You’re establishing the fact that you don’t have unlimited resources to make peoples’ desires come true like a genie. You set a budget at the beginning of the fiscal year, and sticking to that budget is your job.

They need it right now.

Things happen—people drop the ball, or last-minute needs come up that must be filled. Last-minute requests that are time-sensitive are a bummer. They don’t allow you to do your best work, and they’re disruptive. This can be one of the toughest situations in which to say no, but it can also be an opportunity for you to educate people on how your department operates most effectively.

Instead of saying yes, try this:

“This is pretty short notice for a project of this scope. I wish I could help, but something like what you’re asking requires at least a couple weeks of lead time. Unfortunately I won’t be able to meet your deadline this time around. Is next Thursday okay for a completion date?"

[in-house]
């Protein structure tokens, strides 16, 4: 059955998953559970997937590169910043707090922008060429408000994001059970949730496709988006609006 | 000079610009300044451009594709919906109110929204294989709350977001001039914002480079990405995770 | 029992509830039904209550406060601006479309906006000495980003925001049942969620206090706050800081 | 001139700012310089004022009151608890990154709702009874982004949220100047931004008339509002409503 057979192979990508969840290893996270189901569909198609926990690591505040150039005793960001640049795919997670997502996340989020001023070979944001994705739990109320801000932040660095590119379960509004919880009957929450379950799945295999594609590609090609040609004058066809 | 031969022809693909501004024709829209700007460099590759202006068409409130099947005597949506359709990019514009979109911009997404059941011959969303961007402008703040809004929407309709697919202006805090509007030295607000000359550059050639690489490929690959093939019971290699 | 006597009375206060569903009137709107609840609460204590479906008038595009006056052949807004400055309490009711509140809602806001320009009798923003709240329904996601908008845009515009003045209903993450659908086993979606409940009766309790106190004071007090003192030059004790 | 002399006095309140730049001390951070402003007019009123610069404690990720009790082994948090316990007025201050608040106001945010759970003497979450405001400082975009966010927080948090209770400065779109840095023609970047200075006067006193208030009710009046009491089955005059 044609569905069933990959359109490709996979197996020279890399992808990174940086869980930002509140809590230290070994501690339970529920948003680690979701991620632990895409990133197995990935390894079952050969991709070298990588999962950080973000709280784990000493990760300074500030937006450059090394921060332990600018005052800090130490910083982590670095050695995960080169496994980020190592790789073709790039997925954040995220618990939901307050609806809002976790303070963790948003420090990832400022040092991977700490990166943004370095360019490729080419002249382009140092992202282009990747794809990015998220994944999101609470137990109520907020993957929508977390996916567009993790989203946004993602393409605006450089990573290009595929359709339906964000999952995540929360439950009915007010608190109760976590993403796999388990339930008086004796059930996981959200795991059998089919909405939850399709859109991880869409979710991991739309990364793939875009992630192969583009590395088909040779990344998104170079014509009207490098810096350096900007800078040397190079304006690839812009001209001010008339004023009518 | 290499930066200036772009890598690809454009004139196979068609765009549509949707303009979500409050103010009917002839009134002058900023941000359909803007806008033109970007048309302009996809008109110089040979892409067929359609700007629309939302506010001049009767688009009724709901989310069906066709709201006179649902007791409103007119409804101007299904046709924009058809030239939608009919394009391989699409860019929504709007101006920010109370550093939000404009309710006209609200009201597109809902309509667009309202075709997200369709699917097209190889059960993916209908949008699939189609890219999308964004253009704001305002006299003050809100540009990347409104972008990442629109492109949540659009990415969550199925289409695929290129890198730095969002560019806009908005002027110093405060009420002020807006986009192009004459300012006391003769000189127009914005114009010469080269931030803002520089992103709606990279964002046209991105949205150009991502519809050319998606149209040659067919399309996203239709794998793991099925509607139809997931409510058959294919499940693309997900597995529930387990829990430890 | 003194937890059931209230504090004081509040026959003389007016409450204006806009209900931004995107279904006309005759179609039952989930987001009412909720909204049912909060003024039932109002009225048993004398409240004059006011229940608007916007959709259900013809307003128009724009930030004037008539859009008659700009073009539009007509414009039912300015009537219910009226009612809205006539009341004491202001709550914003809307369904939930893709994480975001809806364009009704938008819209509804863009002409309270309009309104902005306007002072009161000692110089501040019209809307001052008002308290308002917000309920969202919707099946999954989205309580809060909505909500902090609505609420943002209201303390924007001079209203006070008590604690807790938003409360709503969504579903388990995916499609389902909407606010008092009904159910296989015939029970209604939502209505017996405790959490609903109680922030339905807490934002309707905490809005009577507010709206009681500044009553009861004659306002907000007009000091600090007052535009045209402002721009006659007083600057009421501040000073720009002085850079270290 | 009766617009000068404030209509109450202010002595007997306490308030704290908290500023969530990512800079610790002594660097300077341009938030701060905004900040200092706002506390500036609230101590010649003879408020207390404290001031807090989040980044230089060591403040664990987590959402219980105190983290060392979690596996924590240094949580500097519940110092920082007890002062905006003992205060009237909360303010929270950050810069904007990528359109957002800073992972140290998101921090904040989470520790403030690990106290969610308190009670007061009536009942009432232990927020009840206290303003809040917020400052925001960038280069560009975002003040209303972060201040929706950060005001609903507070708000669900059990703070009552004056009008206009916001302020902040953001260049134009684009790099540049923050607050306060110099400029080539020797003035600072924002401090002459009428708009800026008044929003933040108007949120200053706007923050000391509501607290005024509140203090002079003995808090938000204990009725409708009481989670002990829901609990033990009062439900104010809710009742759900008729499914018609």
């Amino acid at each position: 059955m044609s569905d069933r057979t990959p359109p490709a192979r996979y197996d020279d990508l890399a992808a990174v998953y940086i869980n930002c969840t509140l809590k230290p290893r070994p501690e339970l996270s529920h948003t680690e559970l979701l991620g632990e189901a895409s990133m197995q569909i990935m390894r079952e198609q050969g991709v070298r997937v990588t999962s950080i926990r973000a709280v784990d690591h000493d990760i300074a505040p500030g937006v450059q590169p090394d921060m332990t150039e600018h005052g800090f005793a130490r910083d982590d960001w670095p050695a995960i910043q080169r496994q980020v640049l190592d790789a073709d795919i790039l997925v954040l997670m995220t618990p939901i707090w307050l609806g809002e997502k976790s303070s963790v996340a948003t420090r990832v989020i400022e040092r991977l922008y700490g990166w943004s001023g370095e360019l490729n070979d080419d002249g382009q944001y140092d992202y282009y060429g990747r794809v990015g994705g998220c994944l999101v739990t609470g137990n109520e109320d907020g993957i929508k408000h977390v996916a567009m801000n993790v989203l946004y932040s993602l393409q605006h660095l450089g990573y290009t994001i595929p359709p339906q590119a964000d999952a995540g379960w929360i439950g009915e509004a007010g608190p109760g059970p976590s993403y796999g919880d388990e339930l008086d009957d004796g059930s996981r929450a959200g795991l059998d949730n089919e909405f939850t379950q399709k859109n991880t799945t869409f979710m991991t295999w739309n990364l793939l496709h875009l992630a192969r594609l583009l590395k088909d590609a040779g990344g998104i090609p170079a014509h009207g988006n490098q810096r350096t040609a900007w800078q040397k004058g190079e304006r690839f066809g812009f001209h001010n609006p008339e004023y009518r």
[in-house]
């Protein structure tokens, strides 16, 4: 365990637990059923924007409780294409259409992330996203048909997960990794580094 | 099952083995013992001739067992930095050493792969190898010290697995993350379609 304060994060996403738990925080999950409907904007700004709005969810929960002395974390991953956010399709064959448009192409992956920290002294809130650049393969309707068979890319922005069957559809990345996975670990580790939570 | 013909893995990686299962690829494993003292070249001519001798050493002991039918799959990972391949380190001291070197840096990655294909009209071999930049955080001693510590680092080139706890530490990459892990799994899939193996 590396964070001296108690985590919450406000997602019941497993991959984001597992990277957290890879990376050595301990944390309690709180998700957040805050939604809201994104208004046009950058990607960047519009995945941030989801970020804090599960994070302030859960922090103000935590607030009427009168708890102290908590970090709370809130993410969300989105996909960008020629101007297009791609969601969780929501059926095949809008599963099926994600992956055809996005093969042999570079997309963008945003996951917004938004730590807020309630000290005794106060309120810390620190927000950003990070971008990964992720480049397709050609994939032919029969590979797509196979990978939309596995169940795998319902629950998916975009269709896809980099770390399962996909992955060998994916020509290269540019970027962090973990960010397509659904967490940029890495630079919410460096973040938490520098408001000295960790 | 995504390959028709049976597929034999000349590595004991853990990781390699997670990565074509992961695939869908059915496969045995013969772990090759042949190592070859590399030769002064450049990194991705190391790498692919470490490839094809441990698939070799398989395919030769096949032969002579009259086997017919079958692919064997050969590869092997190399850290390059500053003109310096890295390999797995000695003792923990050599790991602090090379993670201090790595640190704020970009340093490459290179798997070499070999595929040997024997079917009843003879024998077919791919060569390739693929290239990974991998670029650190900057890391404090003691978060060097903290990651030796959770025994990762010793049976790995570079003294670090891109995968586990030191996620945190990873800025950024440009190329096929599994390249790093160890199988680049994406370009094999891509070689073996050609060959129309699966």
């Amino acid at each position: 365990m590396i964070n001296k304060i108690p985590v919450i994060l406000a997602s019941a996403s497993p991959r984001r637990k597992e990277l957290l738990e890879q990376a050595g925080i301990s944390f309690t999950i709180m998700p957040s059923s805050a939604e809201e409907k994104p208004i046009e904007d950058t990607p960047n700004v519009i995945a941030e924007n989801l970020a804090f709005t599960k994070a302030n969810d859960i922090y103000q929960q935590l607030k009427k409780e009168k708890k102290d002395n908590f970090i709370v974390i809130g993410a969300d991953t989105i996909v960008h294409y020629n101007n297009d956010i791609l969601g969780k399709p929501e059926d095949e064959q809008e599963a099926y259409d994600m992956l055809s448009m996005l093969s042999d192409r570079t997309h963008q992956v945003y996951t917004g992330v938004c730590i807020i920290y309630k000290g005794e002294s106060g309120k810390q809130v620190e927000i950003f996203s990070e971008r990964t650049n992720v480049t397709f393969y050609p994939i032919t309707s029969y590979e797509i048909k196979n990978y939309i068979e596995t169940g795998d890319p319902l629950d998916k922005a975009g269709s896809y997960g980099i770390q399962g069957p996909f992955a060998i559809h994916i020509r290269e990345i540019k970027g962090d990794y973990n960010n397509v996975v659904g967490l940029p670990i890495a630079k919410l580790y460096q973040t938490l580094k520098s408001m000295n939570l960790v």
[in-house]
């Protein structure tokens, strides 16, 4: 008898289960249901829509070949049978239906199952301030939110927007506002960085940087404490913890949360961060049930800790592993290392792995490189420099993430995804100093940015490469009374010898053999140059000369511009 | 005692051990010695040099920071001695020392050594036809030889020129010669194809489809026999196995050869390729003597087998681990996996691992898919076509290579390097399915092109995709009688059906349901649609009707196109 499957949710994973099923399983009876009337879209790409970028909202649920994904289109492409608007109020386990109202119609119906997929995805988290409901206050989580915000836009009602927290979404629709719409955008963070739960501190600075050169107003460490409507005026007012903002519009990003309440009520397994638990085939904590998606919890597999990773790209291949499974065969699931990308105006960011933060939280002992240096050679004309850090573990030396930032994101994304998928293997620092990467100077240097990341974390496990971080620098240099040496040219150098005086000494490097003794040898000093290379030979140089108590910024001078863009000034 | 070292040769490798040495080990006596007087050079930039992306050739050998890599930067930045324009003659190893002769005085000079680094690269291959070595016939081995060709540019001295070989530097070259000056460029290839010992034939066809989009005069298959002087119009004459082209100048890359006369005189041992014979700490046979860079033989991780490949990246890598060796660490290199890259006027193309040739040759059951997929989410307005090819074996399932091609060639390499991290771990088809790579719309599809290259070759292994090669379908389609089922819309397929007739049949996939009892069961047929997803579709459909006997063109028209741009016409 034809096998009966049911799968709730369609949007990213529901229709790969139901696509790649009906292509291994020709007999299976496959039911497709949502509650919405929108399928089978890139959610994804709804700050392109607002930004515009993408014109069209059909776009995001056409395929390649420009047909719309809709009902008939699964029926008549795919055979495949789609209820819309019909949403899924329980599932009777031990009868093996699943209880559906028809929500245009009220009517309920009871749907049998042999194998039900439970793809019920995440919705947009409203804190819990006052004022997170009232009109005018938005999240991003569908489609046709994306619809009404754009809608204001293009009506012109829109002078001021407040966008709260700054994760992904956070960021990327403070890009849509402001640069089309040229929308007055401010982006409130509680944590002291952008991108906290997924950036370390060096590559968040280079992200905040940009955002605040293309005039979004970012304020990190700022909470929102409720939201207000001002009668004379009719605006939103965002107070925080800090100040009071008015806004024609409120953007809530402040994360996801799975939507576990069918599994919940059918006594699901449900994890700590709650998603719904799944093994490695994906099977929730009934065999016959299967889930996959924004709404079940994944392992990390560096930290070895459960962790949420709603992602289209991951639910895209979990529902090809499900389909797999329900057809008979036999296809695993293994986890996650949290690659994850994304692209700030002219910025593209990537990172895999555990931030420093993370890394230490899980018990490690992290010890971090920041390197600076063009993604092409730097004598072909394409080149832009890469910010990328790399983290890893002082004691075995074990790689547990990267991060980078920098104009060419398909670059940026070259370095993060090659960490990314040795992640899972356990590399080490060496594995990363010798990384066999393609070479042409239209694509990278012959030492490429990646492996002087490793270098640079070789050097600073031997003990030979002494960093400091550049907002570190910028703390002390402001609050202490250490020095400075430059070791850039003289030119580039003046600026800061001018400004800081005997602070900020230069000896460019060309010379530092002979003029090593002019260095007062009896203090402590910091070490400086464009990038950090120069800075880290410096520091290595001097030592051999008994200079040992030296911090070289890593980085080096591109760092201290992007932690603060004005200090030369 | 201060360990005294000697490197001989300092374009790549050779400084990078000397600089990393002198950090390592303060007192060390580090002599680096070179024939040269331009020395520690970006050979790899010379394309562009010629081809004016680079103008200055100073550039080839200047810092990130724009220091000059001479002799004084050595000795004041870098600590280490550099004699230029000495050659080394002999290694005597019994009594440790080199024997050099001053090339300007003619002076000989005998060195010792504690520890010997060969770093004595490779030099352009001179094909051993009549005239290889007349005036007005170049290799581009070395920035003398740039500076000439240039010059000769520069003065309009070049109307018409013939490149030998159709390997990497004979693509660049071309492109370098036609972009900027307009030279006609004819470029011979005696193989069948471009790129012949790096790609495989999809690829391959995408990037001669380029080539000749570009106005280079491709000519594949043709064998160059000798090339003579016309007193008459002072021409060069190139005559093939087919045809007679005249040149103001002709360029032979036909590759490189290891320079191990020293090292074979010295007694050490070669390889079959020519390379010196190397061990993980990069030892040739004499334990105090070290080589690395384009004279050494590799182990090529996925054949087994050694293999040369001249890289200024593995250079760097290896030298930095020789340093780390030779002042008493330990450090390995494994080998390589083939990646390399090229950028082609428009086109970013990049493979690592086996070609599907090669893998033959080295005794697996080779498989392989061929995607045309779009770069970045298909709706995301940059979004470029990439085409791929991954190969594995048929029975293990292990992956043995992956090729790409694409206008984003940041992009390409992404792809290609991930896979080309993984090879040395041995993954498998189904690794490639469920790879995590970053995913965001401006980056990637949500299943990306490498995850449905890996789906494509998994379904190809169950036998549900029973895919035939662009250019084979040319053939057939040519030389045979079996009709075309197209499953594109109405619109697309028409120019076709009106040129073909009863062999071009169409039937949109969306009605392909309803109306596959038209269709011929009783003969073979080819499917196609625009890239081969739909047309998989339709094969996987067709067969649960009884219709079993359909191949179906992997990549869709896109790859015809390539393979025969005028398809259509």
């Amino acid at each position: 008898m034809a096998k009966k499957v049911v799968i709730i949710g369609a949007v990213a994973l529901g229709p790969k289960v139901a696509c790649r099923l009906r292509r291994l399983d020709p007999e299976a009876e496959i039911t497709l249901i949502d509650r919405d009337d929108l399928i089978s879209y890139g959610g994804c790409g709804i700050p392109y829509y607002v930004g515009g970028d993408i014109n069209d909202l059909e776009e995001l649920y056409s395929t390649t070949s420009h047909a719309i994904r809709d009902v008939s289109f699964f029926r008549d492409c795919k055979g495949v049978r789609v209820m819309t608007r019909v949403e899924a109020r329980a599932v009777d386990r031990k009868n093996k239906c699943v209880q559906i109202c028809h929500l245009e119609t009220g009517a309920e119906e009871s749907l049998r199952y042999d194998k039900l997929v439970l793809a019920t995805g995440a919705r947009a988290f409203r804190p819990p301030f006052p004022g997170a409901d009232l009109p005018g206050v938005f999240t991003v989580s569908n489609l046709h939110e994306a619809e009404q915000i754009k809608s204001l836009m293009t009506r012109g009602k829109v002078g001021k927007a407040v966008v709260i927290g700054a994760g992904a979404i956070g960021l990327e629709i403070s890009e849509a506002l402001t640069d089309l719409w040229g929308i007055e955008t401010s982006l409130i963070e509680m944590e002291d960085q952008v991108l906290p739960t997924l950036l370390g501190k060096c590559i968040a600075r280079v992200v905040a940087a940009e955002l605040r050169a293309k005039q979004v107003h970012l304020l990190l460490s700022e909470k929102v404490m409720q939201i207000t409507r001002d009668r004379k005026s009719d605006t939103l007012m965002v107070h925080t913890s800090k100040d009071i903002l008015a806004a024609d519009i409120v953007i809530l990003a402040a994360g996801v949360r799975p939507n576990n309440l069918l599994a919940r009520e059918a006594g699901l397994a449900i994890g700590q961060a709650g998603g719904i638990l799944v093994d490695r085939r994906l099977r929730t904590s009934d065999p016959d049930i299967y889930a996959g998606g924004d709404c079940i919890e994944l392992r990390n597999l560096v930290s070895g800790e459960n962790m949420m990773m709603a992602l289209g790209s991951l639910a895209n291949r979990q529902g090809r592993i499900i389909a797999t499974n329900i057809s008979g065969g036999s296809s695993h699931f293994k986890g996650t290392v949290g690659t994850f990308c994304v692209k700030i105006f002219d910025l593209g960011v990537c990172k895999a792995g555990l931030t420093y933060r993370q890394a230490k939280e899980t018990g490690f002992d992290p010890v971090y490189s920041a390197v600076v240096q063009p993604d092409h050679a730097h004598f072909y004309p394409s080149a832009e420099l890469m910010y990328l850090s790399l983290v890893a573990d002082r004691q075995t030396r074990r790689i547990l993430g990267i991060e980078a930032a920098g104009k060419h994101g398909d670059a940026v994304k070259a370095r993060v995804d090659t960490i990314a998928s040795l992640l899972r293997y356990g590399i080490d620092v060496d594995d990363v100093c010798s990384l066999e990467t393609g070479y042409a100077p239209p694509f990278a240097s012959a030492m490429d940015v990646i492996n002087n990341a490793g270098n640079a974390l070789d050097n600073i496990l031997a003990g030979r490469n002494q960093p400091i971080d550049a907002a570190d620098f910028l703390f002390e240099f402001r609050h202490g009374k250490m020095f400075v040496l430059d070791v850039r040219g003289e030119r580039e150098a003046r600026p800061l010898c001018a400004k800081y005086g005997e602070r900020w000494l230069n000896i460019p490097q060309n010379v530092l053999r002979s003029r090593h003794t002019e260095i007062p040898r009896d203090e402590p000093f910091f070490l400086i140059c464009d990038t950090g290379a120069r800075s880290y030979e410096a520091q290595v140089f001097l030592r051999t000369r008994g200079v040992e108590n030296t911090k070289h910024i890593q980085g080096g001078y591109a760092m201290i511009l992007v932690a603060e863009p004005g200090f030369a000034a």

Why it’s better:

Sometimes people don’t understand how long projects take to complete. Here, you’re setting clear expectations while establishing a more realistic timeline for meeting their request.

Avoid having to say no in the future. Establish a Marketing Parking Lot.

One technique you could try is making everyone aware of the “Marketing Parking Lot.” When someone brings a reactionary request to your attention, say you’re adding it to the parking lot and will come back to it during your next planning session.

By using this technique, you’re reinforcing that you can’t fulfill every request as soon as they are brought up, but would be happy to work them into the overall marketing plan—as long as they will help you accomplish your marketing goals.

A good B2B marketer effectively balances their own plans and initiatives with those of other departments. Having a good relationship with coworkers is critical to the success of any marketer. But sometimes situations arise where you just have to say no. These strategies will help you do it in a way that’s effective and firm, but still polite and respectful.

Want more advice on rocking at your marketing job? Download the Ultimate Survival Guide for B2B Marketers today.

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This post was originally published March 25, 2016